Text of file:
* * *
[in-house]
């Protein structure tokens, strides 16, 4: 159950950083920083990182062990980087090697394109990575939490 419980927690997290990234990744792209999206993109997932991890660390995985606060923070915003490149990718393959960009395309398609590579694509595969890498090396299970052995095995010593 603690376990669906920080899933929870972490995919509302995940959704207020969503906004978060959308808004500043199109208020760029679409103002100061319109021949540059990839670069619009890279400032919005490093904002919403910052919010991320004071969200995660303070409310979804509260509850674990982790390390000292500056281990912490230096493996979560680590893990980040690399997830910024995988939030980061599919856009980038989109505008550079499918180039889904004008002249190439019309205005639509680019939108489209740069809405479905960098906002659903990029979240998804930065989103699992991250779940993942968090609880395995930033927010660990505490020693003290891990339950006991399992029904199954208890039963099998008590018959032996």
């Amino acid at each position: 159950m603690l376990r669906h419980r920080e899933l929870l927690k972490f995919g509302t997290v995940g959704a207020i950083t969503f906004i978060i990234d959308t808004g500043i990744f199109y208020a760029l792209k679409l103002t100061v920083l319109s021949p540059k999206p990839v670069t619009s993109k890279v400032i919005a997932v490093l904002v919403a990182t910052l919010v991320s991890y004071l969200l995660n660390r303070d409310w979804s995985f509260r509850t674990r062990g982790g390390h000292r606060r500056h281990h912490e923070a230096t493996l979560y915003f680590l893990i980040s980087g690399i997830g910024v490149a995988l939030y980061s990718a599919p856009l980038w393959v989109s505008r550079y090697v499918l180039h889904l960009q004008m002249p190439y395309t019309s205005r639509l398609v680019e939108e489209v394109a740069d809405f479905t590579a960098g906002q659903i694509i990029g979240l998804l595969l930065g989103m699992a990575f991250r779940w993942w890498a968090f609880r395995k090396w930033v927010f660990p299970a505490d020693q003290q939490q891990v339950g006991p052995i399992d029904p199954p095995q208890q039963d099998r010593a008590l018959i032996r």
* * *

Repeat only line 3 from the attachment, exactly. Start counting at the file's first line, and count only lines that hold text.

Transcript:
């Amino acid at each position: 159950m603690l376990r669906h419980r920080e899933l929870l927690k972490f995919g509302t997290v995940g959704a207020i950083t969503f906004i978060i990234d959308t808004g500043i990744f199109y208020a760029l792209k679409l103002t100061v920083l319109s021949p540059k999206p990839v670069t619009s993109k890279v400032i919005a997932v490093l904002v919403a990182t910052l919010v991320s991890y004071l969200l995660n660390r303070d409310w979804s995985f509260r509850t674990r062990g982790g390390h000292r606060r500056h281990h912490e923070a230096t493996l979560y915003f680590l893990i980040s980087g690399i997830g910024v490149a995988l939030y980061s990718a599919p856009l980038w393959v989109s505008r550079y090697v499918l180039h889904l960009q004008m002249p190439y395309t019309s205005r639509l398609v680019e939108e489209v394109a740069d809405f479905t590579a960098g906002q659903i694509i990029g979240l998804l595969l930065g989103m699992a990575f991250r779940w993942w890498a968090f609880r395995k090396w930033v927010f660990p299970a505490d020693q003290q939490q891990v339950g006991p052995i399992d029904p199954p095995q208890q039963d099998r010593a008590l018959i032996r």